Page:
jacktellslies: (opium den)

A brief train ride the other day brought me to Haarlem, a small city, older than Amsterdam, and beautiful. It seemed at first to be all shops: bland, modern, expensive things. Their content may have bored me, but the buildings themselves certainly did not; even the McDonald's was ensconced in an architectural work of art, something from the early 1600s. I wondered for a moment if it were blasphemous, and decided that the degree to which I enjoyed the idea likely indicated that yes, it was.

I'd heard tell of an old science museum there. I enjoy such things a great deal, so I hoped that I might run into it. While wandering one of the canals I stopped to admire a truly grand building, and I took three pictures before I noticed the flag bearing the name of the museum for which I had vaguely been looking.

The outside was a suitable shell. The inside was spectacular. I entered into a room of marble, columns, and stately wood, flanked by classical statues and carvings of cherubs engaged in the sciences and the arts. (That ever there was a culture that could make a representation of such a thing not only appear to be serious, but even noble, is delightful. Score one for humanity.) It contained a ticket and information desk that looked as if it belonged there. Such a thing is no small feat for a museum. In fact, I doubt I'd ever seen it correctly executed before. It looked into a round chamber capped with a dome, warm, glowing, and golden. Next one comes upon the museum proper, beginning with the natural history section, then rooms devoted to antiquated scientific instruments, followed by two art galleries. It was another one of those private collections that eventually became a museum proper.


With every new space I entered I gasped, not only impressed, but actually moved. I've never seen a museum I loved so instantly, so intently. Not only the collection, but also the space itself, were everything I could have asked such a place to be: gentlemanly, tasteful, inspiring, and beautiful. I photographed everything. I wanted desperately to give you some sense of the place, so thrilled was I to find it. This place moved beyond simply archiving certain achievements of human culture, a high aim in itself. It became one of those achievements. It was a palace of art.

I found this place on the day on which the Large Hadron Collider was first activated. I hope those of you who have been listening to me sing about it for some time will forgive me for mentioning it one last time before October arrives and my love affair begins again, but I'm afraid that I now intend to discuss it in a bit more depth.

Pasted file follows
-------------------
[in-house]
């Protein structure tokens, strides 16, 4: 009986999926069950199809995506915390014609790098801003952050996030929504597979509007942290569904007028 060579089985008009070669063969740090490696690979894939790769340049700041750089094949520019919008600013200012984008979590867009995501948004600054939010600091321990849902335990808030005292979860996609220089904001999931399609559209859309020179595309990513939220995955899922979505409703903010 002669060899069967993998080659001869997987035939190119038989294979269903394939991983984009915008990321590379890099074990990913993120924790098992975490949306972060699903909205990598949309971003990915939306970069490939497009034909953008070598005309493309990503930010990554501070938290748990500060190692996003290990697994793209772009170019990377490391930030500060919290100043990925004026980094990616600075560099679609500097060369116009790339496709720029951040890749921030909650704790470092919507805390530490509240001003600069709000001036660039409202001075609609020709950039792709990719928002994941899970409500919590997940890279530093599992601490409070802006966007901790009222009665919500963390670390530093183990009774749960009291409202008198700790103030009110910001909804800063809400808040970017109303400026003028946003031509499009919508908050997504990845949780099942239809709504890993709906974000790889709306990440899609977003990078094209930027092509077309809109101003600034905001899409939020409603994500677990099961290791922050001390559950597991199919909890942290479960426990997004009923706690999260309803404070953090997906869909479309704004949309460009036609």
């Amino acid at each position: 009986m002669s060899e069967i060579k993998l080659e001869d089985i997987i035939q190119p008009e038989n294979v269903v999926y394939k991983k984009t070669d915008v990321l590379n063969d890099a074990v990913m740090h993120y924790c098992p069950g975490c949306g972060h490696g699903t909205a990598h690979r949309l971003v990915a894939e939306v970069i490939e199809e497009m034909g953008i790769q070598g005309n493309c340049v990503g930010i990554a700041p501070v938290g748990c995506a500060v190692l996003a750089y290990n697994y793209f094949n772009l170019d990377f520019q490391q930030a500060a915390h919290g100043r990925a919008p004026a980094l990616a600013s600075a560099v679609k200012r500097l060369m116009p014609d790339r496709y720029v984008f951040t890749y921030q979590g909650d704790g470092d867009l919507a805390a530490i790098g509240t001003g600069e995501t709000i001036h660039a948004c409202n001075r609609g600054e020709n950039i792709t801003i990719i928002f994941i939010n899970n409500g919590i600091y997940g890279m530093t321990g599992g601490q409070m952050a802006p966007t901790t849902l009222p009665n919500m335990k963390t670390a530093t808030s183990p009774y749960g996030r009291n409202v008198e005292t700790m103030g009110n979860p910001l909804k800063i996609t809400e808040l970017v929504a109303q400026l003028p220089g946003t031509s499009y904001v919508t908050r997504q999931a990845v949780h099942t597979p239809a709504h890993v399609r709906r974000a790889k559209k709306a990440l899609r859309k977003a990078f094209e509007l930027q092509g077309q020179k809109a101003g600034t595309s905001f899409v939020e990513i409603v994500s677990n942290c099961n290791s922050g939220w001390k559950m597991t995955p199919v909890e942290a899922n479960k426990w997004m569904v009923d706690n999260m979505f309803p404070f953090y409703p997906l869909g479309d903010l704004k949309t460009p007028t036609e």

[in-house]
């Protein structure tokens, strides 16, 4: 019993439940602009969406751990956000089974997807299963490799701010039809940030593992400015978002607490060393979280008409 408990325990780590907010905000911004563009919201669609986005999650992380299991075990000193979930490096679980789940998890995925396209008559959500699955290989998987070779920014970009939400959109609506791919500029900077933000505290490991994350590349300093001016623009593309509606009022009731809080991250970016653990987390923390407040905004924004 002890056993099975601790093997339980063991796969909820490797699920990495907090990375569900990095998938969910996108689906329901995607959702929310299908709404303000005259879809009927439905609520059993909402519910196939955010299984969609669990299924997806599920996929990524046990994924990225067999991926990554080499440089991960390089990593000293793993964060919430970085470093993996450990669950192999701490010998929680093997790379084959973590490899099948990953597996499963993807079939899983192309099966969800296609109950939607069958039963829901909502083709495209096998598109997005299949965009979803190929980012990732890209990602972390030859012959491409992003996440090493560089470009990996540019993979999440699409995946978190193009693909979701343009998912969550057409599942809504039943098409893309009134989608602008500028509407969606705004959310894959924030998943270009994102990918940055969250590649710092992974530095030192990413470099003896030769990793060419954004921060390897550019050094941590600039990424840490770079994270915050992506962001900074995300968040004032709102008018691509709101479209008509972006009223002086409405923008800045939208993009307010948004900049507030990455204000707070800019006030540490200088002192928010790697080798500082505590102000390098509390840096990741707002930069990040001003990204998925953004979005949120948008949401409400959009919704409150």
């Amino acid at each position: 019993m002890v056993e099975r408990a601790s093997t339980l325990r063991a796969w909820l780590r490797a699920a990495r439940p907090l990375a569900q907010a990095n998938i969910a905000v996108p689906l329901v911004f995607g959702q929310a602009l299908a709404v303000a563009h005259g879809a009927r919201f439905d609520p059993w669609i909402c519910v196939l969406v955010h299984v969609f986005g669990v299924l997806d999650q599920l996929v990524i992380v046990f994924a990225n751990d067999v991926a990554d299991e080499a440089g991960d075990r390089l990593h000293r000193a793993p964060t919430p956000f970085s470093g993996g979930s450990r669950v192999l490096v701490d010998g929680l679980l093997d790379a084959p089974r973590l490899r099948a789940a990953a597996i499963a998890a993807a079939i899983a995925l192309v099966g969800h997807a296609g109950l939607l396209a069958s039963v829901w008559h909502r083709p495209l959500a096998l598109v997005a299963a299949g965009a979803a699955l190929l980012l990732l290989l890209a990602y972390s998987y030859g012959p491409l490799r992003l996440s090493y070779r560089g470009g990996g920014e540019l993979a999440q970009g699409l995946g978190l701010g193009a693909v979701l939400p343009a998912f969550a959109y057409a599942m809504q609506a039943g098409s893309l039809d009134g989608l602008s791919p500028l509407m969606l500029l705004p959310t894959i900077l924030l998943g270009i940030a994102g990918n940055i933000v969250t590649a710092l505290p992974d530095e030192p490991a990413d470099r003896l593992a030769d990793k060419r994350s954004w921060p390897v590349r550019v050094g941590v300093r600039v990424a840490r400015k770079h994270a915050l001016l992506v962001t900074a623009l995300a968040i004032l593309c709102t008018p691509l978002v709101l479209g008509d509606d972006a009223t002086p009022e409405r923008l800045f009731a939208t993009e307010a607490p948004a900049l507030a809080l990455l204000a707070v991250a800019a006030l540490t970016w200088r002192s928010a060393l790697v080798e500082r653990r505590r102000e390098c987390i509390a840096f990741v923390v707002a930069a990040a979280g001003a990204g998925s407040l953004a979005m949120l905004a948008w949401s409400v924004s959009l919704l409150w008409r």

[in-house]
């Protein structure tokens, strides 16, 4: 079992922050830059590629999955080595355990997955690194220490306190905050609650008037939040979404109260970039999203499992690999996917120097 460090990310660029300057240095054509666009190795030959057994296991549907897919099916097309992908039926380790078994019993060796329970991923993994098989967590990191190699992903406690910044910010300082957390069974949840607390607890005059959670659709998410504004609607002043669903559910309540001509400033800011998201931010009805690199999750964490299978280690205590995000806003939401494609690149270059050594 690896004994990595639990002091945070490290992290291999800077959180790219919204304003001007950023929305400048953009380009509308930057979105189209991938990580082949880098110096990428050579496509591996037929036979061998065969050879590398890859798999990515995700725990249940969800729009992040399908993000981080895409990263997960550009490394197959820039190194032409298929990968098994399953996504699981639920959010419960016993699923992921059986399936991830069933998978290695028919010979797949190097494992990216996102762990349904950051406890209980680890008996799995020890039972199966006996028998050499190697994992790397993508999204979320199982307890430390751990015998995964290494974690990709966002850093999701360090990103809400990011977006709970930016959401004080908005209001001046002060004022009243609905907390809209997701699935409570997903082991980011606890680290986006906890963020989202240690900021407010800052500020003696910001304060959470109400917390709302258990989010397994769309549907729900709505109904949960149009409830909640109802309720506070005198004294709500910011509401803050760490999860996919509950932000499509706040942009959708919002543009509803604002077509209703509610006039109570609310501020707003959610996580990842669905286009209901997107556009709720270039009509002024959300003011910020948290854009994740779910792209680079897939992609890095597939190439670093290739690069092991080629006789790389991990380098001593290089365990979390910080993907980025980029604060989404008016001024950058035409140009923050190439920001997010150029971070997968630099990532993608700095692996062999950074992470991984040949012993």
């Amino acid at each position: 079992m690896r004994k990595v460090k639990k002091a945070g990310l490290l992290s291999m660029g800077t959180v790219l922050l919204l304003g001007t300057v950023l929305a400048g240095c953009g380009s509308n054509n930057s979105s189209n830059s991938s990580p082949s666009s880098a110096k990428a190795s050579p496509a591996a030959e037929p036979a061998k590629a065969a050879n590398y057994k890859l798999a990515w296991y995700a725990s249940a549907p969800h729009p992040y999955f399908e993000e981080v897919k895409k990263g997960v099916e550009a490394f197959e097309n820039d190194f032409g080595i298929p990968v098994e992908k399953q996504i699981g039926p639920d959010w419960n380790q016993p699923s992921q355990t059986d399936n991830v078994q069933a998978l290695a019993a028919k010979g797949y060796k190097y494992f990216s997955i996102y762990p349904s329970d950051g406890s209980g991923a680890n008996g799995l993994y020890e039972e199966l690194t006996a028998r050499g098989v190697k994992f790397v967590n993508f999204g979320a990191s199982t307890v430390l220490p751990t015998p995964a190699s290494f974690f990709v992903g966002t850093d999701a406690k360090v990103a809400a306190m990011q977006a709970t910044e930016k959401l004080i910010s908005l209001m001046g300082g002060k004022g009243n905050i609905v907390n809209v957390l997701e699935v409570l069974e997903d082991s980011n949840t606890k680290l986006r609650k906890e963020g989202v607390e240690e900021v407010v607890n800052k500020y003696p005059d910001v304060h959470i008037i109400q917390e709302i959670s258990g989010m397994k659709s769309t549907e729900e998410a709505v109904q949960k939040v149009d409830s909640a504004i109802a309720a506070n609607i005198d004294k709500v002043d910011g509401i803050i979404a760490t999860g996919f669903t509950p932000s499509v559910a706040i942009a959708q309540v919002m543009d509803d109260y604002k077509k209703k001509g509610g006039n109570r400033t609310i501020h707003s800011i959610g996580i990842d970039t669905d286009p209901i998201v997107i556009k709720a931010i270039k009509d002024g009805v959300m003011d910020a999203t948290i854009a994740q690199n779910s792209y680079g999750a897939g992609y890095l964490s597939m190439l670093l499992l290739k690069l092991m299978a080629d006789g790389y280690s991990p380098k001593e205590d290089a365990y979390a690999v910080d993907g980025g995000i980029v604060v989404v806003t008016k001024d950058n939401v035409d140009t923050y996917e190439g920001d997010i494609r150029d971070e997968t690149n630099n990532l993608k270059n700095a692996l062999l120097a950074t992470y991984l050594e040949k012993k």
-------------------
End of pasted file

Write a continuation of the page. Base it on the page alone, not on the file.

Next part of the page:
I enjoy the Large Hadron Collider as a symbol as much as I appreciate its use as a tool. I'm pleased with the panic into which it seems to have thrown some people, and not simply because it is amusing. It is very human, I think, not only to fear the end of all things, but to expect to see it. Every generation has its apocalypse, it's ever-present threat of destruction. We anticipate some distant failure or attack; we wait to be important and frightened and final. I might be so bold as to suggest that our fear is a longing for a personal and internal spiritual destruction. We want to be confronted with something immense, alien, and devastating, to be laid bare by it, scraped to the bones. We want to fight it, or be taken or changed by it. Surviving the zombie invasion and being taken in the rapture mean the exact same thing. To expect it to be an external, collective thing, indeed, to expect it to be done to and for us, strikes me as slightly childish, but perhaps I oughtn't judge.

The fear surrounding the LHC is warranted, not because it might destroy the world, but because it might destroy the universe as we know it. This is the same fear felt when the earth lost its place at the centre of a created, clockwork dome, and when the sun became another small star. And I do propose that such fear is legitimate. I hesitate to describe science as truth. The frequency with which it is replaced and augmented and endlessly perfected and scrapped and perfected in some other way demonstrates that it isn't truth as much as it is a particular narrative, or the best we can do at the time. And that is precisely why it is so terrifying. Science means admitting that we are not searching for truth, that we cannot search for truth. It means peeling back the veil to learn the smallest of things. It means dedicating lives, obliterating ourselves again and again, to discover minutia that will certainly one day be replaced, and then be replaced again. I can think of few pursuits more worthwhile, and admirable.

And obviously, modern science having constructed a great circle with which to raise up energies that will help us to cross boundaries humans were not meant to cross, to peek into the inner workings of all things, to risk destruction in the name of knowledge, would appeal to me.